Farm Exports to Fall From Record as Economies Slow
(Corrects import forecast number in eighth paragraph in story published May 31.)
U.S. farm exports will drop 2.1 percent from a record in the year that began Oct. 1 as slower economic growth erodes sales of grain, oilseeds and cotton to European Union countries, the government said.
Shipments worldwide will slide to $134.5 billion, the second-highest on record, from $137.4 billion in fiscal year 2011, the U.S. Department of Agriculture said today in a quarterly report. Estimated exports to the EU will fall 17 percent to $8.5 billion, after sales in first half of the year dropped 21 percent, the USDA said.
“Continuing turmoil in European financial markets, coupled with falling employment and GDP in most of the euro zone, reflects a recession likely to last through most of 2012,” the USDA said in the report. “World 2012 growth is expected to slow.”
The Standard & Poor’s GSCI Agricultural Spot Index is down 7.2 percent since the start of October. Corn, the most valuable U.S. commodity, is down 6.3 percent.
Soybean exports to the EU in the current fiscal year have dropped to $360 million from $1.1 billion at the same time a year ago, the USDA said. Corn shipments to the trading bloc in the first half were down 85 percent to $37 million, according to the report.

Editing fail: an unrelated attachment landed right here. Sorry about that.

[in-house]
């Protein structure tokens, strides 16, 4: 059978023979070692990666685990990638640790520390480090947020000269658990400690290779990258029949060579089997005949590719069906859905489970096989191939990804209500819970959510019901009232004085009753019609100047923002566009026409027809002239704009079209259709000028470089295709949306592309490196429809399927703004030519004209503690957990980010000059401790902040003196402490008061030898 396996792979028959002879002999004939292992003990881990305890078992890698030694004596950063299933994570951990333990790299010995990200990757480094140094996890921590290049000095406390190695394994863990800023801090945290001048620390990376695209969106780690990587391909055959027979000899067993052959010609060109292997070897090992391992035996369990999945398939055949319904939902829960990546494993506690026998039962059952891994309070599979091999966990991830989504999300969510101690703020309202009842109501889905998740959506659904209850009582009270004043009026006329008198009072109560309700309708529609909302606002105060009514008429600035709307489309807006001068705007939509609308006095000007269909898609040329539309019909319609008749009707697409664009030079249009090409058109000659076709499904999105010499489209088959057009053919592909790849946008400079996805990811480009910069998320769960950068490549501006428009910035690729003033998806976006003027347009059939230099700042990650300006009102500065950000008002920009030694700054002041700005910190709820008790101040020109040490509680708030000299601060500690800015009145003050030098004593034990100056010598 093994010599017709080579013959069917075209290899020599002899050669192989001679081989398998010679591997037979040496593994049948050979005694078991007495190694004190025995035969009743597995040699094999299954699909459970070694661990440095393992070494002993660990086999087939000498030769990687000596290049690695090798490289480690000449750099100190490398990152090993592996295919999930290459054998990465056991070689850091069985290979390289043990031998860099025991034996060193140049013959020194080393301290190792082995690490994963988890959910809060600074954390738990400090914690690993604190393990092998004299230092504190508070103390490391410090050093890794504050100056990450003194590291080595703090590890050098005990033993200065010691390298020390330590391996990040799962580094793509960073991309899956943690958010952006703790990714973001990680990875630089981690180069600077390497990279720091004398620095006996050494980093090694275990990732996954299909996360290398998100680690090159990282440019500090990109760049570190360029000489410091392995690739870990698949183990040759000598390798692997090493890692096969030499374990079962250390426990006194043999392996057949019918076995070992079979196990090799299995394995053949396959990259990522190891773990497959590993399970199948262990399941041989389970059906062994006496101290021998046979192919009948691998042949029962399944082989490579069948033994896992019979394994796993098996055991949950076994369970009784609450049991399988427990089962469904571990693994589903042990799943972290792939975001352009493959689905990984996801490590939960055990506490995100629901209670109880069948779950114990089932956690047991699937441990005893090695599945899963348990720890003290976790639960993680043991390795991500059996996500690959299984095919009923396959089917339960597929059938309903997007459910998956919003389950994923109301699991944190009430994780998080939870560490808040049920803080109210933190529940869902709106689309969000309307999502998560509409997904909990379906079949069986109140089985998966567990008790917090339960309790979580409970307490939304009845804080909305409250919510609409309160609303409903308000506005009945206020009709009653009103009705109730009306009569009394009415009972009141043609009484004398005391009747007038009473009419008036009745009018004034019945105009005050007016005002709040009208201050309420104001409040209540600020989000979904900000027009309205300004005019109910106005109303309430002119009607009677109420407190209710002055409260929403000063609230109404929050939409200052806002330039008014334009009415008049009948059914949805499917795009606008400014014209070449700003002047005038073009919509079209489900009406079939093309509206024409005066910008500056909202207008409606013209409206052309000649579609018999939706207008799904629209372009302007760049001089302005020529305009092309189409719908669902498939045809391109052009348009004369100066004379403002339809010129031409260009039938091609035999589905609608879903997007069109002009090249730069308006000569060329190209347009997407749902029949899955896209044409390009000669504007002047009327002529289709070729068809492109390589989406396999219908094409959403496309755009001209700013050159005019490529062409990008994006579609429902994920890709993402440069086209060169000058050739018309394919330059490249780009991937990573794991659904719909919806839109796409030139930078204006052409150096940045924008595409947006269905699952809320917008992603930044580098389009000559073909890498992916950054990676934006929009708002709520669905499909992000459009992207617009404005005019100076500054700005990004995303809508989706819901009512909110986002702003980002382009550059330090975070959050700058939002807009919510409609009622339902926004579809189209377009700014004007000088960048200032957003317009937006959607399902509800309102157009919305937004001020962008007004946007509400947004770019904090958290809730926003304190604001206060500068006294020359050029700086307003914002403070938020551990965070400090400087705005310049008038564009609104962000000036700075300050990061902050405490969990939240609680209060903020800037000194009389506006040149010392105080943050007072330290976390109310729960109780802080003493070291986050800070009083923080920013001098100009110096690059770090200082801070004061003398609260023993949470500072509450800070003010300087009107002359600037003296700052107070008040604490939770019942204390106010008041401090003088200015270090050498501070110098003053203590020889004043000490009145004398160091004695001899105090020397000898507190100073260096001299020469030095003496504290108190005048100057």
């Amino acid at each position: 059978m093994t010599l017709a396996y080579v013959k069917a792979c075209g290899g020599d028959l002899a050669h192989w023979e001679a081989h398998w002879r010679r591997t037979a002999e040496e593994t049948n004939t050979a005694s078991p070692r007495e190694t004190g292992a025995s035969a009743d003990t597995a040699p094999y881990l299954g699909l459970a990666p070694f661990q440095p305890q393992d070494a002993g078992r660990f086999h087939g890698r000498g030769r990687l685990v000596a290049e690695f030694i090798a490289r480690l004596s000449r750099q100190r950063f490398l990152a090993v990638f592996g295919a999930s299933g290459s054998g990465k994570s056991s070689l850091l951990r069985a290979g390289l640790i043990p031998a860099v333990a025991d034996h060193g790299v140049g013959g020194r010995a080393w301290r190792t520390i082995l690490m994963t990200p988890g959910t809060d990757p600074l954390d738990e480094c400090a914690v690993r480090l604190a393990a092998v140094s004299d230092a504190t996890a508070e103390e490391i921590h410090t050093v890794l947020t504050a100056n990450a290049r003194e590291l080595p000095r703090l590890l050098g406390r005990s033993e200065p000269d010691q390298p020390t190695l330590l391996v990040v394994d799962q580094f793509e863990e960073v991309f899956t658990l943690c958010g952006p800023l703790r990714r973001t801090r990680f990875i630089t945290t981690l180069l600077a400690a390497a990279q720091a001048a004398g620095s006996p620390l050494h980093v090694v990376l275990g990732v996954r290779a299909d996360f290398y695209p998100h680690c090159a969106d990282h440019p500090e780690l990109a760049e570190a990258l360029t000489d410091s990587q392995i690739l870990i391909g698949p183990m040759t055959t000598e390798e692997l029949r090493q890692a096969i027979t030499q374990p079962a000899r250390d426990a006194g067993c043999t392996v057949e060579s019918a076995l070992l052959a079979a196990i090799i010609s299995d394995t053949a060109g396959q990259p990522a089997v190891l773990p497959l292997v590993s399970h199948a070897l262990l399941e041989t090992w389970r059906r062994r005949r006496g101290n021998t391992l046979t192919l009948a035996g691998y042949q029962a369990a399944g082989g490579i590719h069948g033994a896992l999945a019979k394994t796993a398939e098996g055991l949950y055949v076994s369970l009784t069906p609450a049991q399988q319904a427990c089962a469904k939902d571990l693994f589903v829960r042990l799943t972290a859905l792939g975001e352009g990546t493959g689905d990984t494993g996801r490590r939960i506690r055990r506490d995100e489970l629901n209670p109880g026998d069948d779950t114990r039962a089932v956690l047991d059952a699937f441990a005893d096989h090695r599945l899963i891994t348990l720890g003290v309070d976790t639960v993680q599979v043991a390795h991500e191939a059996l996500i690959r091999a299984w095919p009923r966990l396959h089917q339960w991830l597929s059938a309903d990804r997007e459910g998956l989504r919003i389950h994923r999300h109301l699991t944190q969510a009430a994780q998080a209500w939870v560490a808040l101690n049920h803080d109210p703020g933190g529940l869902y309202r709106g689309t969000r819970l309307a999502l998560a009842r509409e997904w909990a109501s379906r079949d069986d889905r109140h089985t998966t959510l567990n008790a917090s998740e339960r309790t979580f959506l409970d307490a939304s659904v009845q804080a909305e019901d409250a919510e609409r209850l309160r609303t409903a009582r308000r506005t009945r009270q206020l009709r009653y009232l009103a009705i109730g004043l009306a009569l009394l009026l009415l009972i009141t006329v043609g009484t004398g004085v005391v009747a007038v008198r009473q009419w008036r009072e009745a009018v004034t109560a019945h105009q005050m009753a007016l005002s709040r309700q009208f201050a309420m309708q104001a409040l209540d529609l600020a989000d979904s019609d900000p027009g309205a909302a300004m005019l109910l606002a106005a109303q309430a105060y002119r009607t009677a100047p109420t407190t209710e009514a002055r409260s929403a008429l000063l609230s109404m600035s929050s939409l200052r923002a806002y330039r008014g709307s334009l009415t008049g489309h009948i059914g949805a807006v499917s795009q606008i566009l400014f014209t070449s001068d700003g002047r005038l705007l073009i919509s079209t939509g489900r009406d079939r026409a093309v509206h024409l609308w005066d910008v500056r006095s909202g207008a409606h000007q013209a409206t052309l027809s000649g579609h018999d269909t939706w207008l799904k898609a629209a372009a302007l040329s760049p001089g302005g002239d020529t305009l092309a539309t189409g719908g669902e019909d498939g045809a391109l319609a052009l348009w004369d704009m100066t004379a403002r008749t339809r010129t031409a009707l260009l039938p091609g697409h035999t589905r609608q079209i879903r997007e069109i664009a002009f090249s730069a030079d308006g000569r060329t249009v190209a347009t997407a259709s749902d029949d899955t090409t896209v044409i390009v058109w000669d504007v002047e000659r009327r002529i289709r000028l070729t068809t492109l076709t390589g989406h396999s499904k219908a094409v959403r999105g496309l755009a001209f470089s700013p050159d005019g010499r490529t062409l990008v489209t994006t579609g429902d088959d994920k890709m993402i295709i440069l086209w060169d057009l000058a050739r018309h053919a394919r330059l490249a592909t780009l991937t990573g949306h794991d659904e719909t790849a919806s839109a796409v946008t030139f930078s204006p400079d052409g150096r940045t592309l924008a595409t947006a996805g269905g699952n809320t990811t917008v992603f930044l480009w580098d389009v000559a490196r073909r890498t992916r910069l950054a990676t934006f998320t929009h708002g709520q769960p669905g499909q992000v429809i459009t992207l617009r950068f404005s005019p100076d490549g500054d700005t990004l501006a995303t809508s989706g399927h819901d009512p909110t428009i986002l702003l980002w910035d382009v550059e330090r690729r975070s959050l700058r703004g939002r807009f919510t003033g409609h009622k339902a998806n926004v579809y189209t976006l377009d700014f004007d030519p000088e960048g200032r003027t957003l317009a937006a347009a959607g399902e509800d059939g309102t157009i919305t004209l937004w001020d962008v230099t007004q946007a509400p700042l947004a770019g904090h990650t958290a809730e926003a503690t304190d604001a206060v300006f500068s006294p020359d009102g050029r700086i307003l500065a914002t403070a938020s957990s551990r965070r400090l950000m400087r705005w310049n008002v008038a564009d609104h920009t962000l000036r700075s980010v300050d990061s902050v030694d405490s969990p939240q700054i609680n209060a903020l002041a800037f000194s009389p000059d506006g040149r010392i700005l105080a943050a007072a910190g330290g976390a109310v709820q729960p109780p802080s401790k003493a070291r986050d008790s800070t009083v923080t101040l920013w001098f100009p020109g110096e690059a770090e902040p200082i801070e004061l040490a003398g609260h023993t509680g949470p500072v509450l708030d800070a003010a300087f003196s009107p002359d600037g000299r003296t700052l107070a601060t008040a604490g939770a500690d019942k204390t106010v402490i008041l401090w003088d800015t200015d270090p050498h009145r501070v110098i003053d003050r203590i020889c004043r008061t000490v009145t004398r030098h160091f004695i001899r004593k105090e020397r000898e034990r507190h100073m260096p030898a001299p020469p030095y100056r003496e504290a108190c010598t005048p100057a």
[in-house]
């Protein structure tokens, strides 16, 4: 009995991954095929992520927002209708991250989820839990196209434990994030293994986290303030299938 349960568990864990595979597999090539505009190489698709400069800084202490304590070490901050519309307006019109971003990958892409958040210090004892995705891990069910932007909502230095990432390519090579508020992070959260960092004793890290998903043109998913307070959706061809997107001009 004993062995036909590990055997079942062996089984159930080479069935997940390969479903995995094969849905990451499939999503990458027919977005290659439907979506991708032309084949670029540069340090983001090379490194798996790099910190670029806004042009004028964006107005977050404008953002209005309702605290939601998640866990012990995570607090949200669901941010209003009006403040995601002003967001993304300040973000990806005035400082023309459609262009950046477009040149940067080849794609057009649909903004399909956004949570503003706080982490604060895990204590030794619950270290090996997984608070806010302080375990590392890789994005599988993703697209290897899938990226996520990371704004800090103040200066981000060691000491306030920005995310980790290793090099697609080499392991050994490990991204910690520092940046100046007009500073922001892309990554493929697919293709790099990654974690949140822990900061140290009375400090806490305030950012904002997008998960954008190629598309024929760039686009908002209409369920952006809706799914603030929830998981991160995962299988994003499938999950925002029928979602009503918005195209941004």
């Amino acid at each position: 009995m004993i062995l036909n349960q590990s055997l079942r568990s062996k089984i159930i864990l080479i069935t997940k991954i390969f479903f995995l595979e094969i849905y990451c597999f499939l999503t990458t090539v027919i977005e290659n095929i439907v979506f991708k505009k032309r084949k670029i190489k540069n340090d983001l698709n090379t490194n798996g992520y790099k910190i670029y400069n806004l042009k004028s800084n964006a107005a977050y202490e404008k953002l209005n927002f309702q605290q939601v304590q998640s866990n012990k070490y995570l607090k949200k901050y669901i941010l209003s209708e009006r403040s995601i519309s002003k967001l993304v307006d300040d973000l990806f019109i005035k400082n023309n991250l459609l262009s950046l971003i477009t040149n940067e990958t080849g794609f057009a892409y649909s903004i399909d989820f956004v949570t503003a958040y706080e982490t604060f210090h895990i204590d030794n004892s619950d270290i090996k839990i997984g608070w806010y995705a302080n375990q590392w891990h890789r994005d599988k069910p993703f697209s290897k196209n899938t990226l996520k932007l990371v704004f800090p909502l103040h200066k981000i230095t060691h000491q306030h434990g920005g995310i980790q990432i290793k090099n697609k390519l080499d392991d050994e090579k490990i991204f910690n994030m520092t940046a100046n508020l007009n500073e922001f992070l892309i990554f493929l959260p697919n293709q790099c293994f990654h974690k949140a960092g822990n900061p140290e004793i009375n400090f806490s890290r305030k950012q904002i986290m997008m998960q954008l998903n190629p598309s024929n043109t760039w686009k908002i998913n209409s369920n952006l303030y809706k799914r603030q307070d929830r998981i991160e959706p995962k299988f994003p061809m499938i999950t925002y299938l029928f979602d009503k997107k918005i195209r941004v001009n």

The overall export forecast was up from a February estimate of $131 billion as the outlook for grain exports improved. Canada will be the biggest U.S. trading partner, with estimated purchases of $20 billion, followed by Mexico at $19 billion and China, excluding Hong Kong, with $18.5 billion, the USDA said.
Fueled by export demand, U.S. net farm income reached an all-time high of $98.1 billion in calendar year 2011 and will reach $91.7 billion this year, the second-highest, the USDA said in February. The department will update its farm-export forecast in August.
U.S. agricultural imports are projected to reach $107.5 billion, up $1 billion from the February forecast and a 14 percent increase from $94.5 billion in the previous year.
“Increases are forecast for vegetable oils, oilseeds, oilmeal, bulk grains and beef and veal imports,” the USDA said. “Larger imports of rapeseed oil from Canada are leading the vegetable-oil gains.”
The USDA predicts a trade surplus for the year of $27 billion, 10 percent higher than the February estimate while below the record $42.9 billion in 2011.
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